One of the hardest parts about having a blog is consistently believing in what you write. I can assure you I have been writing, but none of it seems to make sense.
Sometimes I get into these “What the fuck are you talking about” phases and this is certainly one of them. This was only compounded the other night when I was watching one of the many Stand Up Comedy shows I’ve been devouring on Netflix. I can’t even remember who the comedian was, maybe Bill Burr, but he said, “As I get older, I realize how full of shit I am. You never see it when you’re young, but now I start talking and it’s like I can literally watch the bullshit flying out of my mouth.”
In the lifecycle of my triathlon career, this suddenly feels like the maturity phase. It’s like a condensed version of my eduction. I’ve finished college, spent two years fucking off, now I have to think about the cold reality of working.
Frankly, I’m not a fan.
So, I’ve decided not to think of it like that. The reality is, I still don’t know shit about triathlon and should approach it with the zeal of an infant.
For instance, I still have an insatiable urge to be really good in my age group without always being in pain. And when I say pain, I mean that stupid limp around the house the next day pain because your ankles and hips hurt so much you feel like you just spent the night in the basement of a Quentin Tarantino film.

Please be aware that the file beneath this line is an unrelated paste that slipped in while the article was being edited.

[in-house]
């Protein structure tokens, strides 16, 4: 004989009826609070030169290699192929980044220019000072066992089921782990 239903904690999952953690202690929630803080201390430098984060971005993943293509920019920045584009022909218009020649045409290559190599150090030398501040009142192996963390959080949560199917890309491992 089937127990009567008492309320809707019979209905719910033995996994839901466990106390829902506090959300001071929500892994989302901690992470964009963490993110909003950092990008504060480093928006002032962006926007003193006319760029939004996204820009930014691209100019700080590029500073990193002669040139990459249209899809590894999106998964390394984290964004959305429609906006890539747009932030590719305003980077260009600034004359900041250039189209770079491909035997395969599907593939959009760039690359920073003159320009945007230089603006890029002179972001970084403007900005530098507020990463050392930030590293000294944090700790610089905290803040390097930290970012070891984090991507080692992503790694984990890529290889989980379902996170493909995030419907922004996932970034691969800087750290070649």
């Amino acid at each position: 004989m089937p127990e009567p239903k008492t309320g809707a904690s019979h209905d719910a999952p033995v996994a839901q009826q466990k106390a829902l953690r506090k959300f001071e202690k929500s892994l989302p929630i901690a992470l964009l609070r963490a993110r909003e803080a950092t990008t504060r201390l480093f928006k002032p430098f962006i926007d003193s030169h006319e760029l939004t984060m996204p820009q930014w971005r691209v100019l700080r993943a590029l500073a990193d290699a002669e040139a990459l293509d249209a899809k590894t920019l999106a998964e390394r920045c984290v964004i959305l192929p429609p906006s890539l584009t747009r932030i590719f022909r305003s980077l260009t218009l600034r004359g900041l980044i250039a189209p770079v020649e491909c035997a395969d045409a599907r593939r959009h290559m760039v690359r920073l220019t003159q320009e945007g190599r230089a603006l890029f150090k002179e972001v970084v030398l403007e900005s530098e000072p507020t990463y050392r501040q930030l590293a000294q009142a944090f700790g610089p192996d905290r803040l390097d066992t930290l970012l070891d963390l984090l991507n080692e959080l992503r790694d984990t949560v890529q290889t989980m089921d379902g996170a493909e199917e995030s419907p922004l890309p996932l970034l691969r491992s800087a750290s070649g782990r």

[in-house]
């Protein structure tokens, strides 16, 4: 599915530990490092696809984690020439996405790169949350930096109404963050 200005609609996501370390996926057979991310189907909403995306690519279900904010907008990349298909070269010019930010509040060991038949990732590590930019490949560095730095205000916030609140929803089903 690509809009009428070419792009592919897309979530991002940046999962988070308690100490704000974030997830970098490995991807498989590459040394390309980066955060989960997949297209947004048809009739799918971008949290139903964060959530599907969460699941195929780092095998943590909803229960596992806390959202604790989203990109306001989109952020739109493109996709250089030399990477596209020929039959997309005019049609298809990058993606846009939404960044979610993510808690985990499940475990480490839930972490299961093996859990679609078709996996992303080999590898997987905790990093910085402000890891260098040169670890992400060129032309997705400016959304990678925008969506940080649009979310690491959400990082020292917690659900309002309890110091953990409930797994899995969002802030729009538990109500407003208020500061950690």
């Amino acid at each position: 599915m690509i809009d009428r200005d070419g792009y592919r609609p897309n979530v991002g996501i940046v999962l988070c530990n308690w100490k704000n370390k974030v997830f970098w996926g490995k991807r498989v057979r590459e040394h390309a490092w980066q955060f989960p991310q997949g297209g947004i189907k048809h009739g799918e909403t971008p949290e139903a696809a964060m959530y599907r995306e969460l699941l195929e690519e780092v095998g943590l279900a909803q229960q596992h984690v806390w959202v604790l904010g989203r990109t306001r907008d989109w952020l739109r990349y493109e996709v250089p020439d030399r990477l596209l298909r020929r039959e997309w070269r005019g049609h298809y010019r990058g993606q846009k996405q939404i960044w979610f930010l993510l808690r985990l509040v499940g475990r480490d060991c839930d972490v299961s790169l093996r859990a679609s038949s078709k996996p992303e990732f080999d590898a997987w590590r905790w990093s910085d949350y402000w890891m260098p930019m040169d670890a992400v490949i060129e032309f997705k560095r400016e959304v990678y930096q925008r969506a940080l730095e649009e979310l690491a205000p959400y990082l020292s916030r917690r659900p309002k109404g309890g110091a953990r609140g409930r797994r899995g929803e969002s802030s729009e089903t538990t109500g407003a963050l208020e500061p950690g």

What is the point of that in training? I say, save it for race day.
The reason I’m thinking that way is because I have been doing some strength training and running between 5-7 miles at a safe and comfortable pace for a few months now. Most of that running has been on trails and while it’s hard not to put the hammer down, I’ve been good about not killing myself. And you know what, it’s kind of enjoyable.
And so is writing when fear of pleasing the readers isn’t holding me back. I’m always trying to remember the first thing my writing “mentor,” William Zinsser taught me, “Write for yourself.”
They say we become what we think about and I have no reason to doubt that. I’m convinced that writing about my training helped me understand it better and gave me confidence going into my races. It’s like I have been there before through visualization. And all of these posts prepared my mind for what was ahead. It seemed familiar.
The more I watch, read, and think about sports (or life), the more I realize it comes down to preparation. Race day results happen long before we toe the line. And it’s really not even about the race. It’s about enjoying the process.
So, I am back and I will not claim to know anything you don’t, but I will not fear my thoughts. I will respect my experience and discuss life’s challenges with exuberance. Hopefully some of it will resonate, even when it’s complete bullshit.